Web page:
The air smells of wounded pines and churning earth. Hail in sprawling drifts looks like snow, then piles of rough-cut diamonds, then destruction. The grass is flattened in the ditches, in our yard, and any depression, however small, is full of red mud water. The hail evaporates, feeding the growing presence of fog hanging heavy in the air.
After making it through all previous hail storms relatively unscathed, two weeks after the storm that took down a few trees and filled our ditches, our little valley was pounded again with rain and hail. An inch and a half of rain, and hail. The garden is gone, more trees and branches are down, and water is pouring into the dam. Even though it was too dark to see, I could hear water rushing in the corrals, in places where there is never water. Our ridge became a waterfall, and more rockslides happened.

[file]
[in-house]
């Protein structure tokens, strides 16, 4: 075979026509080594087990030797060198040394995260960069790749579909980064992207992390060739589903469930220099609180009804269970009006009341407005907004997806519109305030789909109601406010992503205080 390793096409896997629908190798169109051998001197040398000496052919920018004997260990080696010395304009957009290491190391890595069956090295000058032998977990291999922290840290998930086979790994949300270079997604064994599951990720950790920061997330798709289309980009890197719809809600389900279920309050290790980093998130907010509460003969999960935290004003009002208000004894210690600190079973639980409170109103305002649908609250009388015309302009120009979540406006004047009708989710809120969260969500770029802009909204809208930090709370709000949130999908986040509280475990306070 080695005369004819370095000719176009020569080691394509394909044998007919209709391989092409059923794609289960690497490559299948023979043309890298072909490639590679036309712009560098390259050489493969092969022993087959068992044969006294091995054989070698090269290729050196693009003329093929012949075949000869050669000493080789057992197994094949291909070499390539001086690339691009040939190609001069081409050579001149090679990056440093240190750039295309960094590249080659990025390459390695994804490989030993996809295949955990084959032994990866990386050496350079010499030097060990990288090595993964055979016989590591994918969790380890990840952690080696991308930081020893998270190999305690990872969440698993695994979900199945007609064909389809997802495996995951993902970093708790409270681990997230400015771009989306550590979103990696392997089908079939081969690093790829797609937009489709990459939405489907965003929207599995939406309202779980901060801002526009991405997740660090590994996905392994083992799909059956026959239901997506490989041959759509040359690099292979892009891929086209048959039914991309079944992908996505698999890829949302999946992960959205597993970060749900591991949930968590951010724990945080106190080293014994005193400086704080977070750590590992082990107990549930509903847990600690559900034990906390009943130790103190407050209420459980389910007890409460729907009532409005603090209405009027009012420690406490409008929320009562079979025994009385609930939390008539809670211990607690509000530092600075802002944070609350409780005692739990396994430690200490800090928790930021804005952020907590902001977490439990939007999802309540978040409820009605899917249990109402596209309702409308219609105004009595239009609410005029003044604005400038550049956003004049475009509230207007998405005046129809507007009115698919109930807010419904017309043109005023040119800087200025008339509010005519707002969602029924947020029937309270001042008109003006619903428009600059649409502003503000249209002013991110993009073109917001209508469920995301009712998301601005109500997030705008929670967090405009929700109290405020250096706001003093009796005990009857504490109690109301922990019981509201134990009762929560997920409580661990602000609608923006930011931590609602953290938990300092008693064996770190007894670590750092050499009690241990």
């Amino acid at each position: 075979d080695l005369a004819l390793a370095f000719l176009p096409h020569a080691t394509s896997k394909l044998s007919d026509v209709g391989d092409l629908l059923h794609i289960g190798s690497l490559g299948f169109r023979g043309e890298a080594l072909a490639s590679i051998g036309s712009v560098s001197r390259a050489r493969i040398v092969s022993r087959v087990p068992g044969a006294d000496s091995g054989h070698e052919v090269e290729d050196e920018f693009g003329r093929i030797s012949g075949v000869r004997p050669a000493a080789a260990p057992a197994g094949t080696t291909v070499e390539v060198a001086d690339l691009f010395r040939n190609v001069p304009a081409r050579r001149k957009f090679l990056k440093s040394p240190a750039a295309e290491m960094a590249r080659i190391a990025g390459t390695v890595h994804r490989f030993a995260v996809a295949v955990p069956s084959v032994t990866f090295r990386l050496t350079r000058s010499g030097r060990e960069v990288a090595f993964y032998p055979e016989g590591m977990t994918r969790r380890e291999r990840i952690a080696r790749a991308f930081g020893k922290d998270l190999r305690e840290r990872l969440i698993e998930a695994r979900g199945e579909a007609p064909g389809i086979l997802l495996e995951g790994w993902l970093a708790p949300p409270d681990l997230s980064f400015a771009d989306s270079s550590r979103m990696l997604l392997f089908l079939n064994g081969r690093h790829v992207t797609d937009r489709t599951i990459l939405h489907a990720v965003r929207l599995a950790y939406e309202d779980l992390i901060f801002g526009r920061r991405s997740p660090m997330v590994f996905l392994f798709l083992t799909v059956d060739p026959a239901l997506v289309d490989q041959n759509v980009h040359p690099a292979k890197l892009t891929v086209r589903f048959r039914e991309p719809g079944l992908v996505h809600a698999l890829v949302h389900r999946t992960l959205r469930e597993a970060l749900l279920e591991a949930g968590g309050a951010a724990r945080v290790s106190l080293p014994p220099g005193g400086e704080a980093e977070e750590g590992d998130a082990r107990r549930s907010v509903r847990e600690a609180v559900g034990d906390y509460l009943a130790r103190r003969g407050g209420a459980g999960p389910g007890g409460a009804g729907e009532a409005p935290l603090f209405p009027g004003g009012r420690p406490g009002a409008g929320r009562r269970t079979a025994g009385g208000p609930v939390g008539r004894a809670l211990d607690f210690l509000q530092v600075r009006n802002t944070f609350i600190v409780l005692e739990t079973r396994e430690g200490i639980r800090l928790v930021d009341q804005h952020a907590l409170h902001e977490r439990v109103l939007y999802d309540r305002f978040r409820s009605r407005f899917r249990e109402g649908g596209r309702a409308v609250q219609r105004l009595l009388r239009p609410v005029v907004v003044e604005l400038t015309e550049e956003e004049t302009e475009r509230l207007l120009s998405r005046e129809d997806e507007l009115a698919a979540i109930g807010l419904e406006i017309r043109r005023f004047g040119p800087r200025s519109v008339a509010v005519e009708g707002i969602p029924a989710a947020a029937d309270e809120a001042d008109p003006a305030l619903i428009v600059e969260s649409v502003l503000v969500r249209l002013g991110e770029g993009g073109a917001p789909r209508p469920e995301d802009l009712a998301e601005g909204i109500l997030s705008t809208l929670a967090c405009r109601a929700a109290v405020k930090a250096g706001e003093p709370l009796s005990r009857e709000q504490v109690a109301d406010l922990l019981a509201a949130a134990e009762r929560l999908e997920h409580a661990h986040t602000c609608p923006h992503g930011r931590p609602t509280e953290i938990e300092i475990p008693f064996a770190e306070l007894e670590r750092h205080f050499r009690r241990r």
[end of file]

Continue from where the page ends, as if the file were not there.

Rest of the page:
The aftermath is quite enough to dampen spirits. Mom worked hard on the garden, and to a certain extent we were counting on it for this fall. However, I know God is good and gracious, and he is not a God of whim or malice. I think back to the pioneers, the first homesteaders, who weren’t just counting on their garden: their lives were depending on it. The survival of their crops meant enough money to buy food to last through the winter into the next growing season. It meant a surplus of five dollars to add to the dollar they already had in the bank. They depended on it. We only hoped our garden would turn out this year. It looks like it won’t. But I’m already working on some mental notes for a hail screen. Necessity is the mother of invention.